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Emily Lloyd said:
A library patron recommended "Daemon" to me and I owe him a thanks: it was a blast to read, and I likely wouldn’t have found it otherwise. I think I enjoyed this book the way some enjoyed Ernest Cline’s "Ready Player One" (which was full of insurmountable holes for me--though I see from other reviews on GoodReads that some had the same feeling about "Daemon"). Similarly to "Ready Player One", "Daemon" starts with the death of a programming and game-writing titan who’s devised a little surprise for humankind. But instead of a contest, Matthew Sobol’s left behind a daemon--a program that, once set in motion, needs no human interference to keep running. Sobol’s daemon is designed to expose and exploit all the weaknesses of society as we know it--perhaps to "prove" that democracy is outmoded in a time when a free individual has access to enough technology and computer power to wreak huge havoc. It was a fun, fast-paced read with lots of things I usually don’t go for (at least not at the movies): explosions, automated vehicles, etc--and it was also smart and full of psychological insights that worked, at least, for me. While it might not be quite as brainy as "Snow Crash" or "Neuromancer", my enjoyment of it felt similar to my enjoyment of those. And it was much, much brainier and more well-thought-out than "Ready Player One".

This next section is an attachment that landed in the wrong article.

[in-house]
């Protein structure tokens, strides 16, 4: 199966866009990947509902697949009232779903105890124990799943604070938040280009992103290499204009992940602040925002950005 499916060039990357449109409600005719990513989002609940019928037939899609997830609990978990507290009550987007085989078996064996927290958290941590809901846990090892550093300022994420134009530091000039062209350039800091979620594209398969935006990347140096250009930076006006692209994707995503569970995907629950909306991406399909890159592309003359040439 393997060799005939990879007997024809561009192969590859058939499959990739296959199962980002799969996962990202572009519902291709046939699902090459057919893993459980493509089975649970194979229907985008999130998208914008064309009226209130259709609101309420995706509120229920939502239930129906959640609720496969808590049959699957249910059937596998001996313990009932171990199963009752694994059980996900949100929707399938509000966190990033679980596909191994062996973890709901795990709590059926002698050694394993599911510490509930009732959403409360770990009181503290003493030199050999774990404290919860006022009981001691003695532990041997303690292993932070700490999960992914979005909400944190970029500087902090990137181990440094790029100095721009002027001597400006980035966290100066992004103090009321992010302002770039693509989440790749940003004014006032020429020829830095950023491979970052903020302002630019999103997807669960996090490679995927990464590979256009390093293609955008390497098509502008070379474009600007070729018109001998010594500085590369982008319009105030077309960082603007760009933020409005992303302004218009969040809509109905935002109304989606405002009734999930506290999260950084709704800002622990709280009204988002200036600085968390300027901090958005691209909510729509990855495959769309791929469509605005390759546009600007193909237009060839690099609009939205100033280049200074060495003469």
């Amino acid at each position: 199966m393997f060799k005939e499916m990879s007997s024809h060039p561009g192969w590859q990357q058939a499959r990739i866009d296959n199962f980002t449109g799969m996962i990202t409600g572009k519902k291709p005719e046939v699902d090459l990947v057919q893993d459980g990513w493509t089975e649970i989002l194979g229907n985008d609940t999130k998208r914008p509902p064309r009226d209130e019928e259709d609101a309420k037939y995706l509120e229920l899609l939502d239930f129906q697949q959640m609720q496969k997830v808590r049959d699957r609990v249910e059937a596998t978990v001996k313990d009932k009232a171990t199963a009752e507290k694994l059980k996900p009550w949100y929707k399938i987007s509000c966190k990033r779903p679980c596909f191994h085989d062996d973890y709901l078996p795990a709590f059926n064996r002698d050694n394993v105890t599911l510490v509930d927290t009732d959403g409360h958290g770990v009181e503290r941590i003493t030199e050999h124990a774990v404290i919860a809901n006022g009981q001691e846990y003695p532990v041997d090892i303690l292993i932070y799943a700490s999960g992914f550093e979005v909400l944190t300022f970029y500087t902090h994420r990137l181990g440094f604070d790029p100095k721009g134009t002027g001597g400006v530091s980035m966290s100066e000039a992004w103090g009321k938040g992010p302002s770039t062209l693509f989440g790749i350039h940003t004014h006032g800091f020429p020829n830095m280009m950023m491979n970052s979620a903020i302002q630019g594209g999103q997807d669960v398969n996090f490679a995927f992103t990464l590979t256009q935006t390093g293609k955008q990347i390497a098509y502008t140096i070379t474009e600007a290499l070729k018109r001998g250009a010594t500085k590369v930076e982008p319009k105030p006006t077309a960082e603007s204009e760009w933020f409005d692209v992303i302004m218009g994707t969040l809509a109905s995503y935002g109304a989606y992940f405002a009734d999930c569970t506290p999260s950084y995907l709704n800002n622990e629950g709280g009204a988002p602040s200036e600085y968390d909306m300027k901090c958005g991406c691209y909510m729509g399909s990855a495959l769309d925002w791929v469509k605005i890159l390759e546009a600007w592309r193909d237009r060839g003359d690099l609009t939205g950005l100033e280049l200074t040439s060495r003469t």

posted Nov 3, 2012 at 12:43PM
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FBI special agent
Former detective; reluctant Daemon operative.
Mad genius; game designer; launched a cyber war on humanity; his weapon is a daemon; computer process that takes over the world's computers; enlists the help of superintelligent human henchmen.